Wild Elephant Valley is to the North of Jinghong City, about 50 kilometers far. It actually is a nature reserve for tropical rainforest and wild lives. Here in jungle live about 70 wild Asian elephants. Wild elephants usually come out at night, so people built a small hotel on tops of trees in forest for tourists who want to observe wild elephants closely. A 2-kilometer long cable way in the park enables people to enjoy rainforest view from the air
Lancang River originates from the Qinghai-Tibet Plateau, it penetrates Yunnan from northwest to the south and transverses Xishuangbanna; after it inflows to the border areas of the Laos and Burma, it is called Mekong; and it passes through the Laos, Burma, Thailand, Cambodia and Vietnam and ingresses into the South China Sea at last.
It is a famous international river in Asia and is often called the Danube of Asia. Lancang River is the Chinese translation for its Dai name, and it means "the river with millions of elephants" in the Dai language. There is a folktale in Xishuangbanna, which says: "Dai folks rely on elephants, and elephants depend on Dai folks".
The story goes: when the ancestors of the Dai folks immigrated to the Lancang River valley, the folks and drought animals in the villages are often injured by tigers and the people were quite afraid. A wise old man hit upon an idea and he directed the folks to plant a lot of bamboos and banana plants.
Elephants liked to eat bamboos and bananas, thus, they came to seek for food around the villages in groups; the tigers could not win over elephants, thus, they stayed away from the Dai villages. Nowadays, only 200-300 elephants are left in this part, they become animals in danger, and are protected in the protection area of the rain forest in Xishuangbanna.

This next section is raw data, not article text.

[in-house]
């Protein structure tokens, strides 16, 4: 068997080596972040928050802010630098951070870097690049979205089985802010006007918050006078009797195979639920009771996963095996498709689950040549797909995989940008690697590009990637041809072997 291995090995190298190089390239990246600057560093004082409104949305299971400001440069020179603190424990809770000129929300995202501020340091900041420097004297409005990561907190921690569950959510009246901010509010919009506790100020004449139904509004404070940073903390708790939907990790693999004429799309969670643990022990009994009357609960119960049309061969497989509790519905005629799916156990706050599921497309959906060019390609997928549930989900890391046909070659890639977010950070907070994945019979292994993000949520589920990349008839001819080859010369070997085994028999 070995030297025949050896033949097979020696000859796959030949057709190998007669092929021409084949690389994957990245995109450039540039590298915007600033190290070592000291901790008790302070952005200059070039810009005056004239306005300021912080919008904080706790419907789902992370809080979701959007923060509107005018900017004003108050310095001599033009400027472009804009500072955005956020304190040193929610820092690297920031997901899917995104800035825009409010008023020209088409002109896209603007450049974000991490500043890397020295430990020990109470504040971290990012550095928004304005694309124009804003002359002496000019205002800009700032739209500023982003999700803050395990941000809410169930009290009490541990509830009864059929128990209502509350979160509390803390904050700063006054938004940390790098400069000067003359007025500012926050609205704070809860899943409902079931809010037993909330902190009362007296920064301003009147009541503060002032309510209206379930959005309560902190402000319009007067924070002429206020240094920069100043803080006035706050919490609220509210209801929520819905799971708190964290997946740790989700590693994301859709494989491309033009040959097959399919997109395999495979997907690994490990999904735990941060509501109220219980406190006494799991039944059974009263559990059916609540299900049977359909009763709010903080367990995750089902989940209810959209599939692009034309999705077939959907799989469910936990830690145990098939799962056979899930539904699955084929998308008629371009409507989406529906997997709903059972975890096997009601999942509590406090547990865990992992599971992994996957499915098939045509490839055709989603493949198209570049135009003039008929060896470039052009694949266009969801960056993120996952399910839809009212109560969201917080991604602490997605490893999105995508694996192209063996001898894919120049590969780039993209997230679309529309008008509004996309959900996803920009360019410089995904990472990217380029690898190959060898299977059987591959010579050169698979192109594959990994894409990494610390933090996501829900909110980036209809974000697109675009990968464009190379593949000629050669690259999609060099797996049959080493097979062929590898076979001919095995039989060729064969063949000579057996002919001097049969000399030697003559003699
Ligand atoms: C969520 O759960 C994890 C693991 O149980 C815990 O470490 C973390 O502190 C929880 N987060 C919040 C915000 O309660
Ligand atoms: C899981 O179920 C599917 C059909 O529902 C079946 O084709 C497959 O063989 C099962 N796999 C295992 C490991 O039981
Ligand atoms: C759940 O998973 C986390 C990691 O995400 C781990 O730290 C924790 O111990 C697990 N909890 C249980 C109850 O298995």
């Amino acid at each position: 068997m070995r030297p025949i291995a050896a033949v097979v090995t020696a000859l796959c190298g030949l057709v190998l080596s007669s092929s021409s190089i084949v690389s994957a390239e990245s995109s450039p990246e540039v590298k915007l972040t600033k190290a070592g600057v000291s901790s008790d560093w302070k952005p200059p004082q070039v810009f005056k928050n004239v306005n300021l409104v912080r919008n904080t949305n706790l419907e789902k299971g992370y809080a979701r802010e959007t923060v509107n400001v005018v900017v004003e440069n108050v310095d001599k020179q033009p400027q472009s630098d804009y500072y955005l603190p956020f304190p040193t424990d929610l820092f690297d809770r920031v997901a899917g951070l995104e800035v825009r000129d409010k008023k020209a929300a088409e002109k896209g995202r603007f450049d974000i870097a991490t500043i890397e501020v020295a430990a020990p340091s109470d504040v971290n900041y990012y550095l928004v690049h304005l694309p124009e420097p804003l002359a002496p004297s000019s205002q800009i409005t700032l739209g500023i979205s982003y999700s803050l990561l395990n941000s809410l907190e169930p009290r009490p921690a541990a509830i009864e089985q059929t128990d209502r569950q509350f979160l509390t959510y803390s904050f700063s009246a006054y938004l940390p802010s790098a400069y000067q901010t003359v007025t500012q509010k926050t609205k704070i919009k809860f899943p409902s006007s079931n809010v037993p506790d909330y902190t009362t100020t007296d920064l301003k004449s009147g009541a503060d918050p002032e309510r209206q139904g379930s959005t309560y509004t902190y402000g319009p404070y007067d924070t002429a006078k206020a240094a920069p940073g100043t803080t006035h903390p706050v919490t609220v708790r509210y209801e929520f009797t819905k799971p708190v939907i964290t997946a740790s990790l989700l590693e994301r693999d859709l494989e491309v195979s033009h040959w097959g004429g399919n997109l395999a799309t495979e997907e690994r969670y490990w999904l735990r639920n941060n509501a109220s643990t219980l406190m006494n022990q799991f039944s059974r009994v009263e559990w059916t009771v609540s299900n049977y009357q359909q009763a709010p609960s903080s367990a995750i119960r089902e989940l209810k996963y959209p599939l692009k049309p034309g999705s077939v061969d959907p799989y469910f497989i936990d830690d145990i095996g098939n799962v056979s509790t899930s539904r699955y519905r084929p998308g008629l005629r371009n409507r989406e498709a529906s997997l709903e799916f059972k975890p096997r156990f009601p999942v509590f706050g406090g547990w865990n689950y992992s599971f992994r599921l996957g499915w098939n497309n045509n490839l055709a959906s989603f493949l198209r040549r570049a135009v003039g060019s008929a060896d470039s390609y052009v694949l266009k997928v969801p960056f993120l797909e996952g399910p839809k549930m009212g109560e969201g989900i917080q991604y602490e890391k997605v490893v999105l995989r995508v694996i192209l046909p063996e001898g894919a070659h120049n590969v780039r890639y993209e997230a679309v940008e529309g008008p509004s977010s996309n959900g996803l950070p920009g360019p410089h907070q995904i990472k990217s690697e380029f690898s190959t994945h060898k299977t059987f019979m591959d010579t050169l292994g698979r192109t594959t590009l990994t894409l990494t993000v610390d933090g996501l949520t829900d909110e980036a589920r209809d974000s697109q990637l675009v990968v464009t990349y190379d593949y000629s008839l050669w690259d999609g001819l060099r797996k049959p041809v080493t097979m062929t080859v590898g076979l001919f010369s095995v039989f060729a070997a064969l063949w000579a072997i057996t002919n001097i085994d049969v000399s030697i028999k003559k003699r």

The abused hunting and the drastic changes of the ecological environment have changed Lancang River or "the river with millions of elephants"into a titular noun.
The Dai people of Xishuangbanna still live according to their ancient traditions and customs. Most Dai villages are by rivers and lakes, and their bamboo dwellings are built in the shadows of bamboo groves. There are hundreds of species of bamboos in Xishuangbanna and the Dai people's life, culture, art and religion are all closely interwoven with this special plant.
Each Dai Village has its own cemetery known as the Dragon Mountain Grove. According to Dai custom, there can be no herding, tree cutting or human activities in any Dragon Mountain Grove, so they are home to many rare plant species.
The Water-Splashing Festival from April 13 to 15 is the most important Dai celebration. On the first day they bid farewell to the old year, on the second they splash water, and on the third they greet the new year. According to Dai tradition, water splashing brings fortune and good luck. The Dai people believe that getting drenched at the festival brings a whole life of good luck, and so a happy atmosphere of singing, dancing, screaming and splashing water pervades. It is known as the "Oriental Carnival."
Drink in China's tropical scenery, pray and make a wish in the temple, try to decipher a pattra-leaf sutra, and splash water on your Dai friends for good luck - there's plenty to see and enjoy in Xishuangbanna.